The Force Awakens

Yoda Rides

About a year ago my son came to me and asked,”Dad, When can I get a road bike?”I scratched my head a bit and gave him the worst answer you could ever give your son who is prepping for his rite of passage. “Well, maybe when you’re a little bit older.”…Wah Wah!

Frankly, it really was one of the more complex purchase decisions I’ve had to make regarding a kid’s bike. What quality level do you pay for compounded by the simple fact that most bikes today would not fit him a couple of years from now. And would a kid really appreciate a quality bike?  Sure, I could go down to the local Wal-Mart and pick up whatever was on the rack for 100 bucks. But as a cyclist, I’m supposed to know better. And having done that I would have to anticipate spending an eternity riding a 60 lb, clunky, brake rubbing, saddle chafing, big box store bike through the eternal depths of purgatory as punishment for committing such a vile act. It would be my deserved destiny for allowing my son to take his first step, er should I say pedal stroke, in the opposite direction of the righteous road straight up Mt. Velominatus.

I’m not saying that any kid wouldn’t or shouldn’t be excited to ride a new Wal-Mart bike! But knowing that I would use this as a tool that bonds us as father and son cyclists, I just couldn’t do that to him or myself. Especially knowing that I would be the one consistently wrenching and adjusting a lesser grade machine.

My son never has never had a new bike. They’ve all been hand me downs and he has never complained. He knows how fortunate he is to have a bike at all. He rides all summer, spring and fall, likes taking lengthy father and son rides, and has learned the importance of wearing a helmet. He loves the freedom of 2 wheeled, self-powered speed. He has told me he is not yet interested in visiting the “Pain Cave” but he does show his tendency to be a high cadence spinner. And he has had some spectacular crashes to date which have yet to keep him from getting back in the saddle and back up to speed. So he has already embraced a bit of Rule V. Knowing he still has a few years to grow I wondered what would happen if I fit him on a bike my size. A 52 cm. I can drop the seat post, shorten the stem and move the sale to the fore position. Wallah! An “almost” ideal fitting bike that with minor adjustments, should fit him for at least another 6 to 8 yrs.  Or maybe a lifetime, if he grows to (what we short Italians consider) a towering 5′ 9″ stature.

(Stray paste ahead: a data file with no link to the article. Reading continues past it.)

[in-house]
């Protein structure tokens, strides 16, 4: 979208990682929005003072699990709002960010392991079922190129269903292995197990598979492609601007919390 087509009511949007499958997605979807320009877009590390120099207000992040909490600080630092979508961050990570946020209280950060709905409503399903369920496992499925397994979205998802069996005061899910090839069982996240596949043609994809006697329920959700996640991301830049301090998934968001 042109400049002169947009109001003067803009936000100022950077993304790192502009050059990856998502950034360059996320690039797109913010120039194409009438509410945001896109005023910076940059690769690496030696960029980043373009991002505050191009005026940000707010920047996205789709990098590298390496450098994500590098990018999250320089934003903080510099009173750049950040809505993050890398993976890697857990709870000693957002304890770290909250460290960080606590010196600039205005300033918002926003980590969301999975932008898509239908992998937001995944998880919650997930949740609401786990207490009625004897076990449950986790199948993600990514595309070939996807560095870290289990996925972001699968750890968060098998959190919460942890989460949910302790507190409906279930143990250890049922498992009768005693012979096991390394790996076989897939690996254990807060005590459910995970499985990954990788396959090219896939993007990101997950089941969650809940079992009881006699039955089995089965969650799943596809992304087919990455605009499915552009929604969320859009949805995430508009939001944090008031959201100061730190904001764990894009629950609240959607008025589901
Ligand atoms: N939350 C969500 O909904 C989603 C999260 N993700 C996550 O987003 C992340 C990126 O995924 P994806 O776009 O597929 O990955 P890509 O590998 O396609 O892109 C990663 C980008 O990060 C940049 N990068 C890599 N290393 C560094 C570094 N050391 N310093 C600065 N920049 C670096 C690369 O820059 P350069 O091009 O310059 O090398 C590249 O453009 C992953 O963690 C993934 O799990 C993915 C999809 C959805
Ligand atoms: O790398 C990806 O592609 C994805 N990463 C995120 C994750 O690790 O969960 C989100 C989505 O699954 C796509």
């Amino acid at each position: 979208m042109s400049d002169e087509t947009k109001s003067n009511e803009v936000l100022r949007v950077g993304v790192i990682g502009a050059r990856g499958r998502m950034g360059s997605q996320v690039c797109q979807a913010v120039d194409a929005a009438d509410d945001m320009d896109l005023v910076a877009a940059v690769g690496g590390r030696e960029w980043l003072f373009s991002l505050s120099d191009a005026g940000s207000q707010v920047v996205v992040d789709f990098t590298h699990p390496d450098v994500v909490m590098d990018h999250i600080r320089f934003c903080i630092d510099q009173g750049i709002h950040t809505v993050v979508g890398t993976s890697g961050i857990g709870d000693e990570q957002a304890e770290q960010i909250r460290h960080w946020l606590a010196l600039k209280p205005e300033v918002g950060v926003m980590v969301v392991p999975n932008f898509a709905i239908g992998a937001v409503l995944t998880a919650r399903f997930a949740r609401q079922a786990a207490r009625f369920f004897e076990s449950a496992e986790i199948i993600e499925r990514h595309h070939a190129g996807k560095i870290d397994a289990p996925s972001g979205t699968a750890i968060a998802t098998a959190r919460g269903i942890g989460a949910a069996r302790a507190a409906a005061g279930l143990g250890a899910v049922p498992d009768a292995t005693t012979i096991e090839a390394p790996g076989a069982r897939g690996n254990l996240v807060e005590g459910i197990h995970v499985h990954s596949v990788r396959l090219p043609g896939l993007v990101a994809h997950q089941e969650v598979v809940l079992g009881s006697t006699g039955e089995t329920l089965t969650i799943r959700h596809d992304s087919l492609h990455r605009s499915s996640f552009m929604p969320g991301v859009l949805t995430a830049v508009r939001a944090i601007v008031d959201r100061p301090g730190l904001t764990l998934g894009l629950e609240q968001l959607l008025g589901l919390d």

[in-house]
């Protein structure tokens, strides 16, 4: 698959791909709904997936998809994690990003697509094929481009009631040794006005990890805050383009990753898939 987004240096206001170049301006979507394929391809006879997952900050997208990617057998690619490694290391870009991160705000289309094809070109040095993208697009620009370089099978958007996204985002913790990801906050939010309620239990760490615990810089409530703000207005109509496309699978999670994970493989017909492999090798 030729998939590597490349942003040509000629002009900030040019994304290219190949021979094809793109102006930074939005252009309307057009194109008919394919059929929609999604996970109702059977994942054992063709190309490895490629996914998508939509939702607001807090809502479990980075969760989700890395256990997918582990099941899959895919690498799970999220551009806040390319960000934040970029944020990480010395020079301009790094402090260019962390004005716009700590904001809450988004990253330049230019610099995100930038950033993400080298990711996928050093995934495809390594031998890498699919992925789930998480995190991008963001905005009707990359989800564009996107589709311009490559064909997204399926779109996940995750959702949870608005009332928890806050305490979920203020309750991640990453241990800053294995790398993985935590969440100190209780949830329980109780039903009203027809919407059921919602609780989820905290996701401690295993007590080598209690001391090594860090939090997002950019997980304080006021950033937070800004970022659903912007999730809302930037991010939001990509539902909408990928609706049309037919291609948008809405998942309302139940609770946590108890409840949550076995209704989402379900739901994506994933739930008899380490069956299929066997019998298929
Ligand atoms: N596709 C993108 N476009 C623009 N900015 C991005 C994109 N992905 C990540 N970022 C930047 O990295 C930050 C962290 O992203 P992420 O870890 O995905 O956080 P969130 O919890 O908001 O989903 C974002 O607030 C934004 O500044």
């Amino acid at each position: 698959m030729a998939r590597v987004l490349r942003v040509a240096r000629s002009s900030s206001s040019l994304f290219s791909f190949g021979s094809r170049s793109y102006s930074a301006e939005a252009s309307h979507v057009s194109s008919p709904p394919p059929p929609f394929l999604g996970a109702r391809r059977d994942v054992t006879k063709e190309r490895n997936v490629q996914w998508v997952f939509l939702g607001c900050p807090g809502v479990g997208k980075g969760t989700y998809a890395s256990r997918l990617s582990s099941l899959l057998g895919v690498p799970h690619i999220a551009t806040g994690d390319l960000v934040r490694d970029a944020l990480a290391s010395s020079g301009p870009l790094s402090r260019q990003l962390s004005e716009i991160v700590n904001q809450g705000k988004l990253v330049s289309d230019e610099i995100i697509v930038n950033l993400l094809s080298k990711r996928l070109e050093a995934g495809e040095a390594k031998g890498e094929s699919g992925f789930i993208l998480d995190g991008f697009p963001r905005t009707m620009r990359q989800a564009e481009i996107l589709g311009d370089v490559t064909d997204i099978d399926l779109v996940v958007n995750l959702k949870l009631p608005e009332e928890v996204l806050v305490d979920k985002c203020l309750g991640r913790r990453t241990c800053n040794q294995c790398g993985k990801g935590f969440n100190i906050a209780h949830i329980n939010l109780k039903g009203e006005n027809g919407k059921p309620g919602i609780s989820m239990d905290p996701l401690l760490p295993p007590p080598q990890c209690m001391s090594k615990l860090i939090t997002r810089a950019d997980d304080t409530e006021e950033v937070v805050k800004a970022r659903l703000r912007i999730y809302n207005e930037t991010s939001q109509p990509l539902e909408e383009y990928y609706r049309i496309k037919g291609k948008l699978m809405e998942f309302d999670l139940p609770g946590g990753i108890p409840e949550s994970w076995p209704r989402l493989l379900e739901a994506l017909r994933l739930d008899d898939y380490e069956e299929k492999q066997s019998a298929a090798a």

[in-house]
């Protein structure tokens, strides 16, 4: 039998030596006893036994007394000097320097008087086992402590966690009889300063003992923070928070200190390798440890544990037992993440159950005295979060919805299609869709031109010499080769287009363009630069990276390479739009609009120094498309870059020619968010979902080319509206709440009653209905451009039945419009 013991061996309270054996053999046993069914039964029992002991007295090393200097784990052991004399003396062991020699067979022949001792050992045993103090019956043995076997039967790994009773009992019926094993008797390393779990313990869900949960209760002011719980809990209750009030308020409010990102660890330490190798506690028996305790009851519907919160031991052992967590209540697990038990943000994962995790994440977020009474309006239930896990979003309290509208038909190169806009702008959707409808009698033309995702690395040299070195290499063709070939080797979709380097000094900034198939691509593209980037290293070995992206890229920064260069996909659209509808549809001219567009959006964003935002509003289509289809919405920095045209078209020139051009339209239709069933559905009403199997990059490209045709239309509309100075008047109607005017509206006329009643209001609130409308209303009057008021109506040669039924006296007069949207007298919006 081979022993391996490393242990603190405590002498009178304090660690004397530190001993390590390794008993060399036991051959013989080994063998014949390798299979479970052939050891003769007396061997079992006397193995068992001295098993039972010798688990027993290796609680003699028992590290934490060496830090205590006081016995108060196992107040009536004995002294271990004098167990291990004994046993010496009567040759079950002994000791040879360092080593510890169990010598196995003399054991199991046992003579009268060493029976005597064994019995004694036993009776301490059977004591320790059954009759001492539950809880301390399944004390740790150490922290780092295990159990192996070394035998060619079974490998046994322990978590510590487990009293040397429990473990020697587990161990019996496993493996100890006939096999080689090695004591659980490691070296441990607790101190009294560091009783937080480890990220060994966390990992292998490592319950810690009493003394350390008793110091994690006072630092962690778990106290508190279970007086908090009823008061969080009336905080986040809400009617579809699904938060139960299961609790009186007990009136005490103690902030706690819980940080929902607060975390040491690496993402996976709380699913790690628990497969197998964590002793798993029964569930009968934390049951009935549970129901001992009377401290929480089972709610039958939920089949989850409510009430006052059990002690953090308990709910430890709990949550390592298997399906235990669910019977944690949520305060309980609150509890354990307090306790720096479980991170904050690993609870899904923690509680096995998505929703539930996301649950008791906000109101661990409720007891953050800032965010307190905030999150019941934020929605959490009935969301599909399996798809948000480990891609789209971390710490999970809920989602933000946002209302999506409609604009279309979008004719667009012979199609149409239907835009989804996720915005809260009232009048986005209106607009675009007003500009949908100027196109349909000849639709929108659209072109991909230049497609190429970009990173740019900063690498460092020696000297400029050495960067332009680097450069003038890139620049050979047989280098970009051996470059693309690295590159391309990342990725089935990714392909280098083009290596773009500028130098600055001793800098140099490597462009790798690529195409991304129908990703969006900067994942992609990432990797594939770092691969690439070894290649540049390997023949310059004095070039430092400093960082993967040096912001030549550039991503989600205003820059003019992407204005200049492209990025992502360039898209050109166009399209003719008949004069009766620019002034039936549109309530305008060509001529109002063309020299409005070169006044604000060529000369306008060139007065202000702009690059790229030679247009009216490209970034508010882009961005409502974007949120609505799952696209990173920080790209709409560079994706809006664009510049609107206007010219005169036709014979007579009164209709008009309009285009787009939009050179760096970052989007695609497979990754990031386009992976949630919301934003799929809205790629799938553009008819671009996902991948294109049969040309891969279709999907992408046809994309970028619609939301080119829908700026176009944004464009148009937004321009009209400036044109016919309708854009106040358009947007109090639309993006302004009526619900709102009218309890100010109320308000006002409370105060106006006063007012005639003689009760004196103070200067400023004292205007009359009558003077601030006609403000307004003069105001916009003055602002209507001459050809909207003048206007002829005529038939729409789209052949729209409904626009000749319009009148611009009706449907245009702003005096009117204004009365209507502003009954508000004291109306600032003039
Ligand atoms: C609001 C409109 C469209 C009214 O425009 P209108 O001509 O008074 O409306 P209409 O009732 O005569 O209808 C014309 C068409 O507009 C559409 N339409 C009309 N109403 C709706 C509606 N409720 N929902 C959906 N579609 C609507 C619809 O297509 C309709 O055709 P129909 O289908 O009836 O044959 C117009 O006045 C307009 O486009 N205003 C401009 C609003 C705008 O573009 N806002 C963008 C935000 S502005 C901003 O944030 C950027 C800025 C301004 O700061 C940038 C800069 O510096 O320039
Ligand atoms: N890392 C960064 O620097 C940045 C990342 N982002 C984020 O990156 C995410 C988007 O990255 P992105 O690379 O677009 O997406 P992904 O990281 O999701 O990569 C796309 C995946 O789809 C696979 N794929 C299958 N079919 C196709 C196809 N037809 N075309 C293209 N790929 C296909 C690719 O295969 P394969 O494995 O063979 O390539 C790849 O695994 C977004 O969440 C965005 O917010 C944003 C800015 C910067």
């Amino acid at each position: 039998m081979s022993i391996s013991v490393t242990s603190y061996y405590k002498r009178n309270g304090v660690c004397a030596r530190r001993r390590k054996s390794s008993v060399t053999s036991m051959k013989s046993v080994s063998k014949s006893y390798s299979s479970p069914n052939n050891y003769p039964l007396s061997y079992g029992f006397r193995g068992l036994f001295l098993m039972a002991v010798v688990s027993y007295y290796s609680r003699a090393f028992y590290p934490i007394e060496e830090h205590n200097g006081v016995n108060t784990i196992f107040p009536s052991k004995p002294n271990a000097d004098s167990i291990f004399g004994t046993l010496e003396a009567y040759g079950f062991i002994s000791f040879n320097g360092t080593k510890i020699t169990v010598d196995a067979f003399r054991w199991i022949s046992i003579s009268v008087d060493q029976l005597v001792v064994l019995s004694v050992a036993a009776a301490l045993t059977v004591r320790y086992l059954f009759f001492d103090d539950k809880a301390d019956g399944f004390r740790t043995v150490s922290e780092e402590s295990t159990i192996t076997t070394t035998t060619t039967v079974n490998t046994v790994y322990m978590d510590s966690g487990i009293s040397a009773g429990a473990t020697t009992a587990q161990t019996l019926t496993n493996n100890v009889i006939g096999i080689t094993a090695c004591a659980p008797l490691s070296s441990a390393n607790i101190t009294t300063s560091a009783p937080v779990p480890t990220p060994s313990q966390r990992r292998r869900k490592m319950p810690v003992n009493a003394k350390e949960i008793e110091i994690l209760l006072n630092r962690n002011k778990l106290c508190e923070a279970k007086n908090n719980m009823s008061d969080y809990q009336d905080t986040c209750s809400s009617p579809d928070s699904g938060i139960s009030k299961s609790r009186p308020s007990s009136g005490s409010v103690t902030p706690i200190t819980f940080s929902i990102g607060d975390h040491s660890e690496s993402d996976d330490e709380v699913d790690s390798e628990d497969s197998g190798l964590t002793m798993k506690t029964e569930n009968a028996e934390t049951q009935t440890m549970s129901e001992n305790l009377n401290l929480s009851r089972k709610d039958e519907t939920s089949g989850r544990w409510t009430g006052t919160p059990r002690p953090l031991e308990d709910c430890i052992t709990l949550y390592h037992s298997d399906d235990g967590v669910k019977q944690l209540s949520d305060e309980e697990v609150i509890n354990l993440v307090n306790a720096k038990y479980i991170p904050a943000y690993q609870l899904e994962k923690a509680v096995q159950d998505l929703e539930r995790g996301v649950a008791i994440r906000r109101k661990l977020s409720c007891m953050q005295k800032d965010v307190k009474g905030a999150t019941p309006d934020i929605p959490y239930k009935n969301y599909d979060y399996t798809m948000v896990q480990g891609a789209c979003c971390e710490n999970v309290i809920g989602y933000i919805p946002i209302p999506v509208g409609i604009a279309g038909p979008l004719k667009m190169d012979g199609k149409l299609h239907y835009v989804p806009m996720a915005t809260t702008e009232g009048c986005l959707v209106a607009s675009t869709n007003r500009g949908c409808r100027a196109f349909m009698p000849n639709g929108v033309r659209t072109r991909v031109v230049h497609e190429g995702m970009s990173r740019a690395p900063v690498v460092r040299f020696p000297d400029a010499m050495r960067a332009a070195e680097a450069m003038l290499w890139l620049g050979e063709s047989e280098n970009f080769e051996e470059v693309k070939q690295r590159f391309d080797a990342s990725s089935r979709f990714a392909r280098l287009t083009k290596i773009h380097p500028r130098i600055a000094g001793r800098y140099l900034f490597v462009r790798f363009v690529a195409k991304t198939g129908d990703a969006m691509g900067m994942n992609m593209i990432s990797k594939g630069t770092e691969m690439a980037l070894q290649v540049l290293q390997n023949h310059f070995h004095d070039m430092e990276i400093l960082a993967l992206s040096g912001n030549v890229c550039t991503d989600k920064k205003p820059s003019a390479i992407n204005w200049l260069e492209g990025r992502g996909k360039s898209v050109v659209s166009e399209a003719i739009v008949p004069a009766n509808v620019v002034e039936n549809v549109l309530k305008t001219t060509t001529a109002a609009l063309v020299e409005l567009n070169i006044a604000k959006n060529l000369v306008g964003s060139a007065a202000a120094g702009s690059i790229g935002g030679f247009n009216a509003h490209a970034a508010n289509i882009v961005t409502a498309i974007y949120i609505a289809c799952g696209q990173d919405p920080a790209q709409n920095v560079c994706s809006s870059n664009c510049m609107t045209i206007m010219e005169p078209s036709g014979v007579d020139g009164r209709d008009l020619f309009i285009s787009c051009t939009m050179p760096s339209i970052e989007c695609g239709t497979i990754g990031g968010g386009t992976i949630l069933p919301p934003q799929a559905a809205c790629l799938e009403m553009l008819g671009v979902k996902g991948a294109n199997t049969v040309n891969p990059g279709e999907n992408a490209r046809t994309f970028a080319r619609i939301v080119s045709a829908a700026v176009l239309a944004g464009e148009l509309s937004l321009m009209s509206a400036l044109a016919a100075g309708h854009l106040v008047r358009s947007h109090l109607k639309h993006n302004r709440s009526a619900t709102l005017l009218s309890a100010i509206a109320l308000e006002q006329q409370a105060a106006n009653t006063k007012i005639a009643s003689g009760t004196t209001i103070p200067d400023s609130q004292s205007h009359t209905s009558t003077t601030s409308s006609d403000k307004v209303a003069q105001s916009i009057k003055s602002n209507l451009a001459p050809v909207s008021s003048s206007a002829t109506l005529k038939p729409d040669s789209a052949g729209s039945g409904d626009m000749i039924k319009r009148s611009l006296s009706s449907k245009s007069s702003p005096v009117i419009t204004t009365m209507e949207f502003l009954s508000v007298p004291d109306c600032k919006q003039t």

I believe that if he, and many others, are able to experience the sensation of riding a finely tuned road machine, he would immediatley acquire an appreciation for what cycling can be.

So I set my sights on” Craig’s List” to see if there might be any gems available. Knowing that a pure road bike might not be ideal for path rides I decided a cyclocross bike might give the best bang for the buck. Road or light trail all in one. Plus, a change of tires and all set for serious road. As I did the search I found what seemed to be the only CX bike available in his size. Plus, the condition sounded to good to be true. And the price was more than fair. Buying a bike should be a special experience that I did not want to deprive him of. So I told him if he did not want it just say so and we could pass. So off we went for a date with a stranger looking to sell a CX bike.

in the drops
in the drops

I figured the seller would be someone who might have gotten some serious use from the bike as the photos did not look so promising. I could not have been more wrong! First off, the seller seemed like a great guy and very knowledgable cyclist. The bike might have just come off the showroom floor. New condition. Plus, a few upgrades. The chain still had the original paraffin coating. My son’s eyes lit up and after a few adjustments he was up and down the road for countless mini finish line sprints. I think the seller felt pretty good about the bike’s new owner. As a final touch he even had a nice short 70 mm stem that he popped on and brought my son to an almost perfect fit. I do believe things happen for a reason. I know this bike was intended for this new owner.

That day we took our first ride on his new steed. It was a bit cold and windy out so we kept to a brief 8 mile jaunt but the whole time he couldn’t be more happy to be out there. As we rolled back onto our home street he looked over at me and said, “Dad, it’s official. I really loooove this bike!”

kidspeedI’m not sure he will ever race competitively, I don’t know that he will ever know the sado-satisfaction of exploring the pain cave. And I don’t know that we will ever share the same level of passion for the bike. But I do believe that one day, maybe soon, he will find himself in that perfect place where only a flawless ride can take him. The hum of the rubber over the tarmac and that feeling of flight. A slight tailwind, the warm sun, and maybe a good friend keeping him company. Days like that where you really wish you could be on the bike all day long. One day he’ll awaken to the “Force”. When he gets there, I will find satisfaction in knowing that of all the bikes I’ve bought, this was the best purchase I’ve ever made.


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